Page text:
EU
£1,820
per year
International
£19,800
for the whole course
Northern Ireland
£9,250
per year
Scotland
£1,820
per year
Wales
£9,250
per year

The Uni


Course location:

Central area campus

Department:

School of Economics

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What students say


We've crunched the numbers to see if overall student satisfaction here is high, medium or low compared to students studying this subject(s) at other universities.

70%
low
Economics
71%
low
Sociology

How do students rate their degree experience?

The stats below relate to the general subject area/s at this university, not this specific course. We show this where there isn’t enough data about the course, or where this is the most detailed info available to us.

Economics

Teaching and learning

75%
Staff make the subject interesting
85%
Staff are good at explaining things
73%
Ideas and concepts are explored in-depth
62%
Opportunities to apply what I've learned

Assessment and feedback

Feedback on work has been timely
Feedback on work has been helpful
Staff are contactable when needed
Good advice available when making study choices

Resources and organisation

79%
Library resources
91%
IT resources
92%
Course specific equipment and facilities
72%
Course is well organised and has run smoothly

Student voice

Staff value students' opinions

Who studies this subject and how do they get on?

47%
UK students
53%
International students
59%
Male students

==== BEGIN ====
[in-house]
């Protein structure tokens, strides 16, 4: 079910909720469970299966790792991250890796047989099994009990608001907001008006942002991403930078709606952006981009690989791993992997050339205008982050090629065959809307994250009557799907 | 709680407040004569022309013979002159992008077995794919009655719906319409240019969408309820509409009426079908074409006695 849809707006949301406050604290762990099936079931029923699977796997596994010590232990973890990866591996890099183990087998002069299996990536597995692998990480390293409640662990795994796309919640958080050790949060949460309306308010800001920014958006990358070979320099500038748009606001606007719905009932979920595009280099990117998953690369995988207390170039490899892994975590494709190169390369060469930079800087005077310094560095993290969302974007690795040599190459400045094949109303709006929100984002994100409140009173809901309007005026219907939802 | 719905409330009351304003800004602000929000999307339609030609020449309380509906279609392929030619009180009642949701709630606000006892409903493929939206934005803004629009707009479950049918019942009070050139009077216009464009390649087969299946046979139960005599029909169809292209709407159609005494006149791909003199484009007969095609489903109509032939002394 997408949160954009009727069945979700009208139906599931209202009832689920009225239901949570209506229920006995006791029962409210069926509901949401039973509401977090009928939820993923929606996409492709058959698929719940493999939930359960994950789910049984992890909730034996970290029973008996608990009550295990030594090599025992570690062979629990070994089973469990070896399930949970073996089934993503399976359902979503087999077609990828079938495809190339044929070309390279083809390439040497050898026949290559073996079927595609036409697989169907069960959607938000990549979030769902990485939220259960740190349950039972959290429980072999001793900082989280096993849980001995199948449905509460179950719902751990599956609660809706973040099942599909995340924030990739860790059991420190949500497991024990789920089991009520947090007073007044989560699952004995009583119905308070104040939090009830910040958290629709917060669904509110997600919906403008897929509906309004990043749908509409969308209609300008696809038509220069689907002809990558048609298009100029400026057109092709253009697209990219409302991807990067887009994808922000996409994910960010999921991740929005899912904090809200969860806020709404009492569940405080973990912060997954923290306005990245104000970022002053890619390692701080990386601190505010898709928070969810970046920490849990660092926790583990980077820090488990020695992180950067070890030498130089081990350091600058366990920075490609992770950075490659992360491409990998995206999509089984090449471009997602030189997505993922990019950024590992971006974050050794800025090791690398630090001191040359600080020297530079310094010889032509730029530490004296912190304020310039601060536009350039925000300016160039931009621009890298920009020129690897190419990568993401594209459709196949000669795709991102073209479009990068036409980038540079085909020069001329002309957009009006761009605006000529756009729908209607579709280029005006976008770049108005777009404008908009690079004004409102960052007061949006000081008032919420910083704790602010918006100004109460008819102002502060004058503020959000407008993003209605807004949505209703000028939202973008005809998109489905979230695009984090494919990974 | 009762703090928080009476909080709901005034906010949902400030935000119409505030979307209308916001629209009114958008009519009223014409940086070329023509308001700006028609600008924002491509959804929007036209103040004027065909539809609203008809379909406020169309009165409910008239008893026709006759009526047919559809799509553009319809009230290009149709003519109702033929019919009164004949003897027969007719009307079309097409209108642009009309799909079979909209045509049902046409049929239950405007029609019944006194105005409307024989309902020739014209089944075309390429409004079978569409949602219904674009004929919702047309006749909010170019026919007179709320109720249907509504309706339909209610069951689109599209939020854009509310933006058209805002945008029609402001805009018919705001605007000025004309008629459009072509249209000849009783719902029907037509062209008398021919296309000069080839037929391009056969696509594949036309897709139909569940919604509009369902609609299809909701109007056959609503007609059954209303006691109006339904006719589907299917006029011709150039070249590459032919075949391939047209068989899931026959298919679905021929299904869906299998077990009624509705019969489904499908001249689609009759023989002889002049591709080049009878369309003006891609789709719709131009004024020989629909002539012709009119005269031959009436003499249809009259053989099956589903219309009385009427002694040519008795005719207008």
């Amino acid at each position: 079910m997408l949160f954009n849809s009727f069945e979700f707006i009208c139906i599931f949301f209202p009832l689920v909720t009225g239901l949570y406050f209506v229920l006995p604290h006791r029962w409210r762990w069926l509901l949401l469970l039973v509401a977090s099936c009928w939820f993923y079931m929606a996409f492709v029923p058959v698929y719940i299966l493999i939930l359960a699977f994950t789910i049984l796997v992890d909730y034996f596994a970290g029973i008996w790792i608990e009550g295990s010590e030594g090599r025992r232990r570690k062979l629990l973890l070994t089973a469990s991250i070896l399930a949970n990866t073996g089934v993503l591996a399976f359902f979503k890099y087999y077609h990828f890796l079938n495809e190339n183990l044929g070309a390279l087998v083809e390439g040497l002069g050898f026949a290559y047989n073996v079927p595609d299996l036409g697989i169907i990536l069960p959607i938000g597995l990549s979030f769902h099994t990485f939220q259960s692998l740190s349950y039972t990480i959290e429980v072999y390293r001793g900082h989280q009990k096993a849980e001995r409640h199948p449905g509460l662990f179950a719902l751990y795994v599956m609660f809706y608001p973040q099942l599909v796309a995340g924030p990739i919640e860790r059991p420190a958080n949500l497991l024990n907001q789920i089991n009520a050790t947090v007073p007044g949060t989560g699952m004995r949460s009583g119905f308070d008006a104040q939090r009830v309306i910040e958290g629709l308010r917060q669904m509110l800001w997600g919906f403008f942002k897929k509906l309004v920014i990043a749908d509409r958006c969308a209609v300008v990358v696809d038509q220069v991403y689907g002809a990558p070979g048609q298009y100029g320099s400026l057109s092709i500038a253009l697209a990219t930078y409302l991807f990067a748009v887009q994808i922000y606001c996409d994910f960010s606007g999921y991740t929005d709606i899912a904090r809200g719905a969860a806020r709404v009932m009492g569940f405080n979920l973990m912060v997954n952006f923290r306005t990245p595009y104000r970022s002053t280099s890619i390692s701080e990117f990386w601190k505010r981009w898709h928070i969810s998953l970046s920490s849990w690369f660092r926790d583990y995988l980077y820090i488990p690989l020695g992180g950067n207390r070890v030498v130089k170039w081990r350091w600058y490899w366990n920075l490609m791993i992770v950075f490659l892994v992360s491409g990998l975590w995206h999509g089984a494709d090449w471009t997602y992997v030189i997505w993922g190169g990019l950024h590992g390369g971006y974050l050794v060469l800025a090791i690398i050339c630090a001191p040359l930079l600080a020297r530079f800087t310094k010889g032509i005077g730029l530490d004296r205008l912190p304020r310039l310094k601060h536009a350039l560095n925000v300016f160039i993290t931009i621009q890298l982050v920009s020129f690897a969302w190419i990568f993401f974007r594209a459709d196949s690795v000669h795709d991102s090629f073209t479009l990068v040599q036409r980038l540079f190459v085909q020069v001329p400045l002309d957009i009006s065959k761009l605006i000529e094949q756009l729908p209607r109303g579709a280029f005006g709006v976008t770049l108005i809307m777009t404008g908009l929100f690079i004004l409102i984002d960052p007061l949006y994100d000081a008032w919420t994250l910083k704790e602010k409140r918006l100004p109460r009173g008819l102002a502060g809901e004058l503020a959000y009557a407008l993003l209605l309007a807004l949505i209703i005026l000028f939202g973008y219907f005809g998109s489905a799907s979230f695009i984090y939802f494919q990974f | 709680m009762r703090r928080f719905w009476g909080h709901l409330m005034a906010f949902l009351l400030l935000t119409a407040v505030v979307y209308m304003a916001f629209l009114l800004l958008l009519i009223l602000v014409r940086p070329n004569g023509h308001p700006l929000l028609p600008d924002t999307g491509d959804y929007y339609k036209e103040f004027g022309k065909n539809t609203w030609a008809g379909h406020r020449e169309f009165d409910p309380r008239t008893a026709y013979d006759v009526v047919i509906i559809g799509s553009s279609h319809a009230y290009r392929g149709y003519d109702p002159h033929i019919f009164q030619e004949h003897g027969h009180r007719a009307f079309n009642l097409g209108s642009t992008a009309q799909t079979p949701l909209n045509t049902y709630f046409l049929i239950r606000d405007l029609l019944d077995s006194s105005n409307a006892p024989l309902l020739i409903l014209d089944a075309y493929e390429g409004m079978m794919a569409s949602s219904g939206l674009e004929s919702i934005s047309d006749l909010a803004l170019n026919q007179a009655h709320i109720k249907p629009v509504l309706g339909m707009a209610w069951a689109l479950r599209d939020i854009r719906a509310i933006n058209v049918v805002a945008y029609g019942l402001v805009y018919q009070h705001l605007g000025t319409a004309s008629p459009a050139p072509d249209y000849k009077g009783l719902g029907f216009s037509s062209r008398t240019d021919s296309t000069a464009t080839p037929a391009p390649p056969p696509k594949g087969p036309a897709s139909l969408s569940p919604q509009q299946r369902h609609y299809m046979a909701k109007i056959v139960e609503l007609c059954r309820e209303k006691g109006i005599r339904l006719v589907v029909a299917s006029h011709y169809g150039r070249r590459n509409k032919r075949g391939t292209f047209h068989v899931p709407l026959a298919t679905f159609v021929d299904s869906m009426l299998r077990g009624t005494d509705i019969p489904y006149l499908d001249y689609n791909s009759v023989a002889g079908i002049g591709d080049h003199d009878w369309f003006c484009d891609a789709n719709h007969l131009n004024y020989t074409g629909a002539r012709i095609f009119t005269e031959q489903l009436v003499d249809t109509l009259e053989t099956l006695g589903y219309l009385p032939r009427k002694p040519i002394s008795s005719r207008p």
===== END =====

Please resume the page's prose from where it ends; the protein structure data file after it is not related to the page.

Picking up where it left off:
41%
Female students
88%
2:1 or above
5%
Drop out rate

Most popular A-Levels studied (and grade achieved)

A
A
B

Sociology

Teaching and learning

85%
Staff make the subject interesting
92%
Staff are good at explaining things
84%
Ideas and concepts are explored in-depth
74%
Opportunities to apply what I've learned

Assessment and feedback

Feedback on work has been timely
Feedback on work has been helpful
Staff are contactable when needed
Good advice available when making study choices

Resources and organisation

87%
Library resources
89%
IT resources
92%
Course specific equipment and facilities
64%
Course is well organised and has run smoothly

Student voice

Staff value students' opinions

Who studies this subject and how do they get on?

56%
UK students
44%
International students
28%
Male students
72%
Female students
91%
2:1 or above
10%
Drop out rate

Most popular A-Levels studied (and grade achieved)

A
A
A

After graduation


The stats in this section relate to the general subject area/s at this university – not this specific course. We show this where there isn't enough data about the course, or where this is the most detailed info available to us.